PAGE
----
The Corinthians were debauched and abandoned to a proverb, the scandal of their country, and the reproach of their nature. For when the apostle had been reckoning up a catalogue of the most infamous sinners; such, as fornicators, and idolaters, and adulterers, and effeminate, and abusers of themselves with mankind, and thieves, and covetous, and drunkards, and revilers, and extortioners; he adds surprising words, and oh what surprising grace do they imply! Such were some of you; such, that one would almost have expected, that lightning from heaven should have blasted them, or that the earth should have opened a passage into hell: But instead of this, says the apostle to these very men, ye are washed, ye are sanctified, ye are justified, in the name of the Lord Jesus, and by the Spirit of our God. The blessed Jesus did not upbraid them with their former crimes, but poured forth his Spirit upon them in

1 Tim. i. 13.

{Gal. i. 23.

+ Acts ix. 1.
Acts xx. 23, 24.

Acts ix. 5, 6.

1 Cor. vi. 9, 10, 11.

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that my Redeemer liveth*; and because he liveth, I shall live also +.' These are sentiments and views, worthy our character, as christians, worthy of those who are the saved of the Lord. Let us Take for our helmet this hope of salvation ‡, and it will guard our head in every danger of life and death; till at length we exchange that helmet for the celestial Crown, which the Lord shall give us in that day§, when in the completest sense he shall save all his people to the uttermost, and they shall all appear with him in the brightest glories of this great and perfect salvation.

*Job xix. 25. + John xiv. 19.

Eph. vi. 17. § 2 Tim. iv. 8.

SERMON VI.

POWER AND GRACE OF CHRIST.

The Tenderness of Christ to the Lambs of his Flock.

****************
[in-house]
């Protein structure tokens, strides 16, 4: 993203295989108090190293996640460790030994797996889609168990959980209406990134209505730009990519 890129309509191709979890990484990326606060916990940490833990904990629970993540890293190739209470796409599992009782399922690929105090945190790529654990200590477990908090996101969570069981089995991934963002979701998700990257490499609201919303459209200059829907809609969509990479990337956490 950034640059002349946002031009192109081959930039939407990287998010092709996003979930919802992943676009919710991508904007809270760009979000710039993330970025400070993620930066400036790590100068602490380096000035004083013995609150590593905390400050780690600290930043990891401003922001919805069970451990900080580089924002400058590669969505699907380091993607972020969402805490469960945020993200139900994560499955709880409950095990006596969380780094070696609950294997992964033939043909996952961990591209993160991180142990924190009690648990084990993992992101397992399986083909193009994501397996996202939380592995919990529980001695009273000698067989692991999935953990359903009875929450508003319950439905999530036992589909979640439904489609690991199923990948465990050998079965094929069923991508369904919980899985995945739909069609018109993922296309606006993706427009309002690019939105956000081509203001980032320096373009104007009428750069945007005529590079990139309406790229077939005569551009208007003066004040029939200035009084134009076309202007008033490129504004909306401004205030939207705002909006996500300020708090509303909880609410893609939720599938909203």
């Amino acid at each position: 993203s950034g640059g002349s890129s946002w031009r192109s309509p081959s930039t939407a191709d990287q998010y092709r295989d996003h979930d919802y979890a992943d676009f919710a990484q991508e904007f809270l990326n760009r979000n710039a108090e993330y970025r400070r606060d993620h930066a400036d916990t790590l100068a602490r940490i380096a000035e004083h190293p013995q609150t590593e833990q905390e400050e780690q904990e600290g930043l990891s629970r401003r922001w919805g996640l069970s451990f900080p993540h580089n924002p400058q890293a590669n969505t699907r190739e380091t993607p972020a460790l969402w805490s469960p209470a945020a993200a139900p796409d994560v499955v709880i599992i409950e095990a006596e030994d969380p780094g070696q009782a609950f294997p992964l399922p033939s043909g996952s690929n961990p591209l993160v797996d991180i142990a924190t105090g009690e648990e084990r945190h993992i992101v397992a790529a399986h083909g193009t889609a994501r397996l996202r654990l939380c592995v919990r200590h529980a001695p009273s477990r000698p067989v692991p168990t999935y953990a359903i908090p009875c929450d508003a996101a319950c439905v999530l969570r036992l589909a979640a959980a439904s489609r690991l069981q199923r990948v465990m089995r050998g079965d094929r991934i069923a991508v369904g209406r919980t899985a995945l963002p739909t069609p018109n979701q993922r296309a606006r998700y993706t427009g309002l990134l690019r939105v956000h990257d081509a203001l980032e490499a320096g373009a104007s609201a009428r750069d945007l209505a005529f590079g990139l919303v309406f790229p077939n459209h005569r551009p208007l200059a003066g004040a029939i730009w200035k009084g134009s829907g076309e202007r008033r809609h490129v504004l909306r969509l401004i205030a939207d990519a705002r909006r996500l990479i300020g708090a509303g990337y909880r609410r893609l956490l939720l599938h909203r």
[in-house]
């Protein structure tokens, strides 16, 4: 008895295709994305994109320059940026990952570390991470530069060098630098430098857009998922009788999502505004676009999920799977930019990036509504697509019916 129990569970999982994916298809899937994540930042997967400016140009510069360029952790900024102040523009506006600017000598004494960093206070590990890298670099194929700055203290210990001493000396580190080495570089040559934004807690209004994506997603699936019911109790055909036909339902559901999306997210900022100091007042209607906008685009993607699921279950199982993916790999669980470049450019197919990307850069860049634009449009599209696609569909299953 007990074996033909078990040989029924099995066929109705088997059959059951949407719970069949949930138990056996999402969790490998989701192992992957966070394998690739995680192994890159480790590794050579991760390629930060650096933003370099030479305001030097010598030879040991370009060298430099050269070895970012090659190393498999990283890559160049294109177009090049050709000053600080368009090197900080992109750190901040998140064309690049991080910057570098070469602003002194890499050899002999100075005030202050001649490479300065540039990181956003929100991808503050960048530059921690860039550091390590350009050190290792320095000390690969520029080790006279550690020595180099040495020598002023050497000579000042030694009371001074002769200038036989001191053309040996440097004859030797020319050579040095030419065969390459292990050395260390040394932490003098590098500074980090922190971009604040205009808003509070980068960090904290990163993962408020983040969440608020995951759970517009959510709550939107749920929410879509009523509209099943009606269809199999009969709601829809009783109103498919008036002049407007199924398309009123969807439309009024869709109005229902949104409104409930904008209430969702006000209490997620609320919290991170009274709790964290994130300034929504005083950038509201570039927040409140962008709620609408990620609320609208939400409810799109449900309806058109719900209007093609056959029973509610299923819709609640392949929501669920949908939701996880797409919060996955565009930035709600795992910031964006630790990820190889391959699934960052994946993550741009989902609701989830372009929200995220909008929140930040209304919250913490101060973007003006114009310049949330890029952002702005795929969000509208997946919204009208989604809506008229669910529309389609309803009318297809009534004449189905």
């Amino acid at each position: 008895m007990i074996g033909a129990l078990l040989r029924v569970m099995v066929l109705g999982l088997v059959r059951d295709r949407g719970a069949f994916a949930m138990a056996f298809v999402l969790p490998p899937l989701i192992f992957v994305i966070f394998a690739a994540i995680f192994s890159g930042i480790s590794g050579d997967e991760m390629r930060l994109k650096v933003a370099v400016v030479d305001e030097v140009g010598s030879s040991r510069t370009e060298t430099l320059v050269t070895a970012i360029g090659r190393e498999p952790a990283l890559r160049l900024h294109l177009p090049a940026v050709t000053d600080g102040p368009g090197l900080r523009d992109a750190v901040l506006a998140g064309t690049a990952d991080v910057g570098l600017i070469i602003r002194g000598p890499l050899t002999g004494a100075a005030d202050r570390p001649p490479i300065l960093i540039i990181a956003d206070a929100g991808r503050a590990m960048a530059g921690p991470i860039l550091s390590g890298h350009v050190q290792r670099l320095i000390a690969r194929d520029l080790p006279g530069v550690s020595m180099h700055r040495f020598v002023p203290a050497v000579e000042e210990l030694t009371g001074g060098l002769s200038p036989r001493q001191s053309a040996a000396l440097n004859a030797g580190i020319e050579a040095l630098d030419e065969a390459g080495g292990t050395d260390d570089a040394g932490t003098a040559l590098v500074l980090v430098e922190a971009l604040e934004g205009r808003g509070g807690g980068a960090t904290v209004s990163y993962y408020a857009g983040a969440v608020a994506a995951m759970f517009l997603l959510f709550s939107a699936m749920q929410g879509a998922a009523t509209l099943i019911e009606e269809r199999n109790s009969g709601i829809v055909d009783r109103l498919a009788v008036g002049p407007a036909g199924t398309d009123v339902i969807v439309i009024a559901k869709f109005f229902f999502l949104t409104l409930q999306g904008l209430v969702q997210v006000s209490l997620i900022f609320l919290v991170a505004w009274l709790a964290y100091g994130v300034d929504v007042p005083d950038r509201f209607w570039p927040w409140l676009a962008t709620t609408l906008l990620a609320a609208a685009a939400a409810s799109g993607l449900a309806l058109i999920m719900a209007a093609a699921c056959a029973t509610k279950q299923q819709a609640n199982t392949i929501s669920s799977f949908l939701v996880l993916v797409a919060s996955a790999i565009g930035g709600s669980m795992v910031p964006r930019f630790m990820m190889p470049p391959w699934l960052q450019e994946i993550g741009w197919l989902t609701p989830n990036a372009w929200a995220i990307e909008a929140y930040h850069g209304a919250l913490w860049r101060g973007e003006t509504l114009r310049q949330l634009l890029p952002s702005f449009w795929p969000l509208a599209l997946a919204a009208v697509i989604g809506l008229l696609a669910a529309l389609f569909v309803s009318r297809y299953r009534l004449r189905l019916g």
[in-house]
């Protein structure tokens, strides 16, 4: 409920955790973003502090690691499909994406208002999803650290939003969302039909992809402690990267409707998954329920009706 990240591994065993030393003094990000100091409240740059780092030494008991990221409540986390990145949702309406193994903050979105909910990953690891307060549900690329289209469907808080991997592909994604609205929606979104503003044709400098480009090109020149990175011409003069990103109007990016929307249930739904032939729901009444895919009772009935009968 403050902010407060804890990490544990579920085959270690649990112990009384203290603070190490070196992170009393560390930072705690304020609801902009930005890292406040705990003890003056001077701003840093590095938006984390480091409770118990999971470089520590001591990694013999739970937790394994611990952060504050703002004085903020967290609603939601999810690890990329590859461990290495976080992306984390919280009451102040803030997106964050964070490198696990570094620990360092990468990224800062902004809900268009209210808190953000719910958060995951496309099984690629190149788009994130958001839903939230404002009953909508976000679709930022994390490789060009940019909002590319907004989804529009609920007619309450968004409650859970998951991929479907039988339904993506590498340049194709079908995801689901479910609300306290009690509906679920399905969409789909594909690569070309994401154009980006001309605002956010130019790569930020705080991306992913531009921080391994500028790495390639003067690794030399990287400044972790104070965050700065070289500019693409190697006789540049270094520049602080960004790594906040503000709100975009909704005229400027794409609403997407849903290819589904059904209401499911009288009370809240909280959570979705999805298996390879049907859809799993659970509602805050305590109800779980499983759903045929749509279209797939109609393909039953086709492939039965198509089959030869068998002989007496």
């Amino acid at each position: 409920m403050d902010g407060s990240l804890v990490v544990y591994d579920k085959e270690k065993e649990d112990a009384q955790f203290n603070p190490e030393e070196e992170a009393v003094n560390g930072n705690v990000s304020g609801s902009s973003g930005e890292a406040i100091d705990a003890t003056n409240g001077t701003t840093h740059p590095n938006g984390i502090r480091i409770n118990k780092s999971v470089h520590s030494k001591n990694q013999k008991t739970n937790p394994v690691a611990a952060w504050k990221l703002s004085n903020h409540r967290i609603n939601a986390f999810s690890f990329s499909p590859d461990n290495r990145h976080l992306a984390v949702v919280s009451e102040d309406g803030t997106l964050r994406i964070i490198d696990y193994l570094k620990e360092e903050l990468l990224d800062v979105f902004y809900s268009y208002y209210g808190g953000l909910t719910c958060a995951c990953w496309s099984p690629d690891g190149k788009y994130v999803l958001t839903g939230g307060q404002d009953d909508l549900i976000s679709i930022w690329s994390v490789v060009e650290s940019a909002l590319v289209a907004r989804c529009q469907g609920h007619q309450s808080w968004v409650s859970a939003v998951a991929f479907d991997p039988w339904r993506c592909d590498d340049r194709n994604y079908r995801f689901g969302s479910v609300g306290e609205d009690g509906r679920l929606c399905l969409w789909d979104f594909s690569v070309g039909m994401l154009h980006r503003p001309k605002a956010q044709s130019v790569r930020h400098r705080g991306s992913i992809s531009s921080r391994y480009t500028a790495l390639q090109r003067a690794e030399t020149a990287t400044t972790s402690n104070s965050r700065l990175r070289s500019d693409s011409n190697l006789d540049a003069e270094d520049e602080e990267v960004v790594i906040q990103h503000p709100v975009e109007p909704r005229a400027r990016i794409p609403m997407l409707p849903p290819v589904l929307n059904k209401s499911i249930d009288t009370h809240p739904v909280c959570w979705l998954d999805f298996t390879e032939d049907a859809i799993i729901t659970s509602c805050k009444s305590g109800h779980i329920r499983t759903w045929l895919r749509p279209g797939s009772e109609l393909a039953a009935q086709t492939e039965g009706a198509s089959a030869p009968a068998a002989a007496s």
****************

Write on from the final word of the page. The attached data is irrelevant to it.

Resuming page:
İsa. xl. 11.——He shall feed his Flock like a Shepherd; he shall gather the Lambs with his Arms, and carry them in his Bosom, and shall gently lead those that are with Young.

It is well known, that there are three most illustrious offices,

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under which our Redeemer is often spoken of in scripture ; those of the Prophet, the Priest, and the King of his Church. And there are several other characters, either coincident with those, or subservient to them, which are frequently mentioned and are worthy of our regard; amongst which that of a Shepherd is peculiarly remarkable, as often occurring in the word of God, and affording abundant matter, both for the instruction, and the consolation of his people.

I shall not now enumerate all the passages, in which our Lord is described under this character, both in the Old Testament, and the New. It may be sufficient here to remind you, that he was plainly foretold by Ezekiel, as that one Shepherd, whom God would set over his people to feed them, even his servant David, i. e. the Messiah, David's Son; he, says the prophet, Shall feed them, and he shall be their Shepherd*. And Christ accordingly speaks of himself, as The good Shepherd; and is spoken of by one and another of the apostles, as The great Shepherd of the Sheep, and The chief Shepherd§. So that on the whole, if the words of the text had a more immediate reference to the Father, they might with great propriety be applied to Christ, by whom the Father exercises his pastoral care of his people.

The chapter is opened with very reviving words; Comfort ye, comfort ye, my people, saith your God: And to assure them that these consolations addressed to them were indeed glad tidings of great joy, and worthy to be introduced in a very pompous manner, mention is made of a very remarkable herald sent before, whose Voice was to cry in the wilderness, prepare

*Ezek. xxxiv. 23. + John x. 11.

Heb. xiii. 20. § 1 Pet. v. 4.

that my Redeemer liveth*; and because he liveth, I shall live also." These are sentiments and views, worthy our character, as christians, worthy of those who are the saved of the Lord. Let us Take for our helmet this hope of salvation, and it will guard our head in every danger of life and death; till at length we exchange that helmet for the celestial Crown, which the Lord shall give us in that day§, when in the completest sense he shall save all his people to the uttermost, and they shall all appear with him in the brightest glories of this great and perfect salvation.

*Job xix. 25. + John xiv. 19.

Eph. vi. 17. § 2 Tim. iv. 8.